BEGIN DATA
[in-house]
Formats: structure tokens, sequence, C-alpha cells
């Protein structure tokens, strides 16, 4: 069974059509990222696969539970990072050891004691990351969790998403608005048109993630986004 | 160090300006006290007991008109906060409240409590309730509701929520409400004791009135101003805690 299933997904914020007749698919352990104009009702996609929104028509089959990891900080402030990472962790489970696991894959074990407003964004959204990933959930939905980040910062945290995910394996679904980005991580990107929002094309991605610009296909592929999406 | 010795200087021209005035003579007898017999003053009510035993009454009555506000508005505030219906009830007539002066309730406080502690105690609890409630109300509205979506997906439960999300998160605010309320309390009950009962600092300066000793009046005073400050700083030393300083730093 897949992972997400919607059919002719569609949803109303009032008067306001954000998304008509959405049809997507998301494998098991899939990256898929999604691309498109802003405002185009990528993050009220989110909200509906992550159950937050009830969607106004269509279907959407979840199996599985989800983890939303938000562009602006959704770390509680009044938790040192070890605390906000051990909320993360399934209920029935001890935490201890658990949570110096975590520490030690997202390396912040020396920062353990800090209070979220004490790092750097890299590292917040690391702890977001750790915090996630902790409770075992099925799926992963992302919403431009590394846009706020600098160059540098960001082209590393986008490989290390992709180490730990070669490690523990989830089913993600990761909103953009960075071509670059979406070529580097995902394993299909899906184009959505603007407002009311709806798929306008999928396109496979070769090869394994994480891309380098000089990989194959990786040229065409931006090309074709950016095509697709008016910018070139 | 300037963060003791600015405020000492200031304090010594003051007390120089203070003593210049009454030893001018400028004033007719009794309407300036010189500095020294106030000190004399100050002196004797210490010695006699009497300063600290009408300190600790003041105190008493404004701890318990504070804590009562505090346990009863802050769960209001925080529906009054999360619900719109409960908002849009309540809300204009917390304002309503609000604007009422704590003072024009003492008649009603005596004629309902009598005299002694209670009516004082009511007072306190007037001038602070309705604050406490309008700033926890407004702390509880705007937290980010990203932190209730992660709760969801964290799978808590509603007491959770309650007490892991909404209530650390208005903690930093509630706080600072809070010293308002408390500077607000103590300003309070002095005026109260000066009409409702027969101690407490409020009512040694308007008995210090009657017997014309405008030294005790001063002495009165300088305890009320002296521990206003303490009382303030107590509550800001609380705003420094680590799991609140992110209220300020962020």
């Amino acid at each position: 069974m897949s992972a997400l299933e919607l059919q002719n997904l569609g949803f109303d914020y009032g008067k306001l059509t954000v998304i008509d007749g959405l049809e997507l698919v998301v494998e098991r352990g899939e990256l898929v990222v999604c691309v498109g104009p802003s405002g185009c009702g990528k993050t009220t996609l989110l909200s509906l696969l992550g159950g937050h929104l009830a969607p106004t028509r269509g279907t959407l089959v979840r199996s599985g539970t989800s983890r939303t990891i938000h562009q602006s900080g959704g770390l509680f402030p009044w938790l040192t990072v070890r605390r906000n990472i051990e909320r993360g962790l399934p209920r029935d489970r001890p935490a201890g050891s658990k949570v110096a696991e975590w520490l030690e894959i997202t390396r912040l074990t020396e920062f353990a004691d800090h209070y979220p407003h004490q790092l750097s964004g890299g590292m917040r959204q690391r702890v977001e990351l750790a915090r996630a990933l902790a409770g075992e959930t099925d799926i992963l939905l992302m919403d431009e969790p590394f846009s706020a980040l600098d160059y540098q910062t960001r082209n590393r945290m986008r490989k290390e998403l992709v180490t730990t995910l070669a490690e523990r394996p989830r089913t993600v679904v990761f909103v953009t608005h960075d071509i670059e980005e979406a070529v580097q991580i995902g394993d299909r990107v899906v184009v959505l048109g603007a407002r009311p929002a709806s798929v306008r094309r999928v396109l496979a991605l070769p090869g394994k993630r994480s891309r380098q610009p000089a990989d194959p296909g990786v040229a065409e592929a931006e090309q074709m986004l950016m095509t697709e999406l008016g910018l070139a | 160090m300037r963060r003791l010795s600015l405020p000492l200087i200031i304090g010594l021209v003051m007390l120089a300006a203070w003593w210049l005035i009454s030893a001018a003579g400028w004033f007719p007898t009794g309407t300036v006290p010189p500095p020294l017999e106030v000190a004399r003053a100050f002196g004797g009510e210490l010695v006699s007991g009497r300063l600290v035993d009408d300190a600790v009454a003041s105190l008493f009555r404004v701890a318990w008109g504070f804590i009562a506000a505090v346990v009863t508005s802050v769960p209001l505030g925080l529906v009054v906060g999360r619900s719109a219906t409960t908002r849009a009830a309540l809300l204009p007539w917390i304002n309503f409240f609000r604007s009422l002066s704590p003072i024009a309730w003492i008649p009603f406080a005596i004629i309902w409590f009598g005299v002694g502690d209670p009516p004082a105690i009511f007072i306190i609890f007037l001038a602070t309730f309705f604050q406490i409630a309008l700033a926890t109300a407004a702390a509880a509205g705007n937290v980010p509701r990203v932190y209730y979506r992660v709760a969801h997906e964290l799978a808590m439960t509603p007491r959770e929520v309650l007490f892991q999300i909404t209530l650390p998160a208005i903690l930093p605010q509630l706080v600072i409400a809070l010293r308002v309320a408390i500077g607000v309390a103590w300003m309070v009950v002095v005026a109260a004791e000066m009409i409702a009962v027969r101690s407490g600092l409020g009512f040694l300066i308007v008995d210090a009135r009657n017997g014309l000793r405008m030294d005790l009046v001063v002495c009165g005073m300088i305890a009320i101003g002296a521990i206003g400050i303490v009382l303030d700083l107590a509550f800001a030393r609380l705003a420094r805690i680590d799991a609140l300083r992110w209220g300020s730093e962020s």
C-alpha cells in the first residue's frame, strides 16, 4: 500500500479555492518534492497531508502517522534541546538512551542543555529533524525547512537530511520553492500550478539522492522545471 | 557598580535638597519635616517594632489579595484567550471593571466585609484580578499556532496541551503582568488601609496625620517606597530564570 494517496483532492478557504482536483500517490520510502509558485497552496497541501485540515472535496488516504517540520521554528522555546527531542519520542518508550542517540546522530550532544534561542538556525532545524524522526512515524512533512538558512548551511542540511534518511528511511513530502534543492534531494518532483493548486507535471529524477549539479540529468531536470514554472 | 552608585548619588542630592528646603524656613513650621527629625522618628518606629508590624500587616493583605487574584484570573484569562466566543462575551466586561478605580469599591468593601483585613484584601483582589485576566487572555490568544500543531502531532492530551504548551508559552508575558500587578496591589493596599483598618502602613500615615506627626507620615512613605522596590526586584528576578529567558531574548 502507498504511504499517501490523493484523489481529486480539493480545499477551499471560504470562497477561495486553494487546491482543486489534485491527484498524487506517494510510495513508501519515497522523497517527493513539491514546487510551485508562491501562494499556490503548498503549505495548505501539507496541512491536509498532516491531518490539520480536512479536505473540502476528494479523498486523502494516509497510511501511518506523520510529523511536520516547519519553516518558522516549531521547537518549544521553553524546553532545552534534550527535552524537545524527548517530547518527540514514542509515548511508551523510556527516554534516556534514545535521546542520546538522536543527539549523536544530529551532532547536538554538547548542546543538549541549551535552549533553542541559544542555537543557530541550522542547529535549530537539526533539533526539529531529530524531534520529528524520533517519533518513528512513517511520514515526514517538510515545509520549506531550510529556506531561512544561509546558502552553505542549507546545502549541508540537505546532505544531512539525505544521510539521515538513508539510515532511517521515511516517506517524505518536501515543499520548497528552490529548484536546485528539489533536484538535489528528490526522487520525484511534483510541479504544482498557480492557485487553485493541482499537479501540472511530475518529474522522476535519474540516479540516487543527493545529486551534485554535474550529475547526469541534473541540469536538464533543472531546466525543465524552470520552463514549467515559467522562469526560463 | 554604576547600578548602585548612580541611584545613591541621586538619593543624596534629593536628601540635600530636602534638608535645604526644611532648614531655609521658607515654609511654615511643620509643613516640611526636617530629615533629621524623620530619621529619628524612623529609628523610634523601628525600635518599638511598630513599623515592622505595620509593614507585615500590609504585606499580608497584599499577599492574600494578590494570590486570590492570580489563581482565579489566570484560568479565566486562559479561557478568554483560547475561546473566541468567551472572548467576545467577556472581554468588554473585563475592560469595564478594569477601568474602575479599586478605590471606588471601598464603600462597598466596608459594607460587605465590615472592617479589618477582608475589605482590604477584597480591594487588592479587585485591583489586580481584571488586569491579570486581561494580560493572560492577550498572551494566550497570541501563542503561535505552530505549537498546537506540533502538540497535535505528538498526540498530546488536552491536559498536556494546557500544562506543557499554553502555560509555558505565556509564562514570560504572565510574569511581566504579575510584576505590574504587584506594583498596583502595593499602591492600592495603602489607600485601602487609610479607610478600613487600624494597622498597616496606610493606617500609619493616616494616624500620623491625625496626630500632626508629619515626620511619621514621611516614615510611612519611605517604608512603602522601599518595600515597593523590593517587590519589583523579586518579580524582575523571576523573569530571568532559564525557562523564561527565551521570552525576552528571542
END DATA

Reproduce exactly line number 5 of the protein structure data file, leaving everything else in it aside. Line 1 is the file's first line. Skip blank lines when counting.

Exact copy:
C-alpha cells in the first residue's frame, strides 16, 4: 500500500479555492518534492497531508502517522534541546538512551542543555529533524525547512537530511520553492500550478539522492522545471 | 557598580535638597519635616517594632489579595484567550471593571466585609484580578499556532496541551503582568488601609496625620517606597530564570 494517496483532492478557504482536483500517490520510502509558485497552496497541501485540515472535496488516504517540520521554528522555546527531542519520542518508550542517540546522530550532544534561542538556525532545524524522526512515524512533512538558512548551511542540511534518511528511511513530502534543492534531494518532483493548486507535471529524477549539479540529468531536470514554472 | 552608585548619588542630592528646603524656613513650621527629625522618628518606629508590624500587616493583605487574584484570573484569562466566543462575551466586561478605580469599591468593601483585613484584601483582589485576566487572555490568544500543531502531532492530551504548551508559552508575558500587578496591589493596599483598618502602613500615615506627626507620615512613605522596590526586584528576578529567558531574548 502507498504511504499517501490523493484523489481529486480539493480545499477551499471560504470562497477561495486553494487546491482543486489534485491527484498524487506517494510510495513508501519515497522523497517527493513539491514546487510551485508562491501562494499556490503548498503549505495548505501539507496541512491536509498532516491531518490539520480536512479536505473540502476528494479523498486523502494516509497510511501511518506523520510529523511536520516547519519553516518558522516549531521547537518549544521553553524546553532545552534534550527535552524537545524527548517530547518527540514514542509515548511508551523510556527516554534516556534514545535521546542520546538522536543527539549523536544530529551532532547536538554538547548542546543538549541549551535552549533553542541559544542555537543557530541550522542547529535549530537539526533539533526539529531529530524531534520529528524520533517519533518513528512513517511520514515526514517538510515545509520549506531550510529556506531561512544561509546558502552553505542549507546545502549541508540537505546532505544531512539525505544521510539521515538513508539510515532511517521515511516517506517524505518536501515543499520548497528552490529548484536546485528539489533536484538535489528528490526522487520525484511534483510541479504544482498557480492557485487553485493541482499537479501540472511530475518529474522522476535519474540516479540516487543527493545529486551534485554535474550529475547526469541534473541540469536538464533543472531546466525543465524552470520552463514549467515559467522562469526560463 | 554604576547600578548602585548612580541611584545613591541621586538619593543624596534629593536628601540635600530636602534638608535645604526644611532648614531655609521658607515654609511654615511643620509643613516640611526636617530629615533629621524623620530619621529619628524612623529609628523610634523601628525600635518599638511598630513599623515592622505595620509593614507585615500590609504585606499580608497584599499577599492574600494578590494570590486570590492570580489563581482565579489566570484560568479565566486562559479561557478568554483560547475561546473566541468567551472572548467576545467577556472581554468588554473585563475592560469595564478594569477601568474602575479599586478605590471606588471601598464603600462597598466596608459594607460587605465590615472592617479589618477582608475589605482590604477584597480591594487588592479587585485591583489586580481584571488586569491579570486581561494580560493572560492577550498572551494566550497570541501563542503561535505552530505549537498546537506540533502538540497535535505528538498526540498530546488536552491536559498536556494546557500544562506543557499554553502555560509555558505565556509564562514570560504572565510574569511581566504579575510584576505590574504587584506594583498596583502595593499602591492600592495603602489607600485601602487609610479607610478600613487600624494597622498597616496606610493606617500609619493616616494616624500620623491625625496626630500632626508629619515626620511619621514621611516614615510611612519611605517604608512603602522601599518595600515597593523590593517587590519589583523579586518579580524582575523571576523573569530571568532559564525557562523564561527565551521570552525576552528571542